The Kribensis cichlid is a popular species of African cichlid that originates from West Africa. They are relatively easy to care for and will readily accept a variety of foods, including flakes, pellets, insects, and live fish.

They can be housed in tanks as small as 30 gallons but require frequent water changes due to their sensitivity to nitrate buildup. They should not be kept with aggressive tank mates or those that are too small.

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Kribensis cichlids are best kept in groups of three or more and prefer a tank with plenty of rocks and plants for hiding.

Frontosa cichlid (Cyphotilapia frontosa)

Frontosa cichlid Cyphotilapia frontosa - types of cichlids

The Cyphotilapia frontosa is a large, beautiful cichlid that originates from Lake Tanganyika in Africa. They can grow up to 18 inches in length and require a very large tank – at least 125 gallons.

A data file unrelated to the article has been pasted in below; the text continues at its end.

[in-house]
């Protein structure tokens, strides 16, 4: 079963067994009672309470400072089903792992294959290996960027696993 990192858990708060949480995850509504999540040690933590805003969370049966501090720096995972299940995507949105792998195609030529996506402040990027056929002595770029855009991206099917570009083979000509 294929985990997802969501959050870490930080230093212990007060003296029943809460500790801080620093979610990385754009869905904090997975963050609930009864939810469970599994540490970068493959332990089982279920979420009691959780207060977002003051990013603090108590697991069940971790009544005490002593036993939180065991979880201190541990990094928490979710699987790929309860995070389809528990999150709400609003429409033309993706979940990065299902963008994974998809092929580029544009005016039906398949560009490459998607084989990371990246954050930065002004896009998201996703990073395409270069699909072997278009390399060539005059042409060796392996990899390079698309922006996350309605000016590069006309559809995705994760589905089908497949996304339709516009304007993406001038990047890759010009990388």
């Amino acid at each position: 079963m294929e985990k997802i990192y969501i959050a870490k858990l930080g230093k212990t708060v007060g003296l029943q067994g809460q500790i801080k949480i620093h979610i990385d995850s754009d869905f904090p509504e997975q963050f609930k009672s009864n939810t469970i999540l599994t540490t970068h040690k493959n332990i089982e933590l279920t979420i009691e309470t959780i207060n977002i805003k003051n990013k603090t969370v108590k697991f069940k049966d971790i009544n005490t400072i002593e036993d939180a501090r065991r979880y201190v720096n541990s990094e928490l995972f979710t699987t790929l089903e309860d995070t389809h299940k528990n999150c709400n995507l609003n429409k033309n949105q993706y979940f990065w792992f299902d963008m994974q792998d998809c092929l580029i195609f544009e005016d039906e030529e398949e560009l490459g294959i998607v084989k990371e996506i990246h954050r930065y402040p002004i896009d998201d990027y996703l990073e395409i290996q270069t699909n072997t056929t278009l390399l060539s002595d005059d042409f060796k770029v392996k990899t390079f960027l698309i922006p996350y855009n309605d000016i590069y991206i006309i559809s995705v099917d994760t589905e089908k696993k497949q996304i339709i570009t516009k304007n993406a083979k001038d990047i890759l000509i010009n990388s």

Frontosa are peaceful fish that can be kept in groups of six or more. They do best when housed with other Tanganyika cichlids such as mbuna.

These fish can be aggressive towards new tank mates, so it is best to introduce them into the aquarium first and allow time for aggression to settle down before adding additional species of fish. Frontosa are also territorial toward others of their own kind and should not be housed in the same tank.

Frontosa are schooling fish and do best when kept in a group. They are omnivorous and will eat both plant and meat-based foods.

Jewel cichlid (Hemichromis bimaculatus)

Jewel cichlid Hemichromis bimaculatus - types of cichlids

The Jewel cichlid is a colorful fish that originates from the African Great Lakes.

Hemichromis bimaculatus can reach up to six inches in length and prefers a tank size of at least 30 gallons. These fish are best kept in groups of five or more but can be housed with other species of cichlids with caution.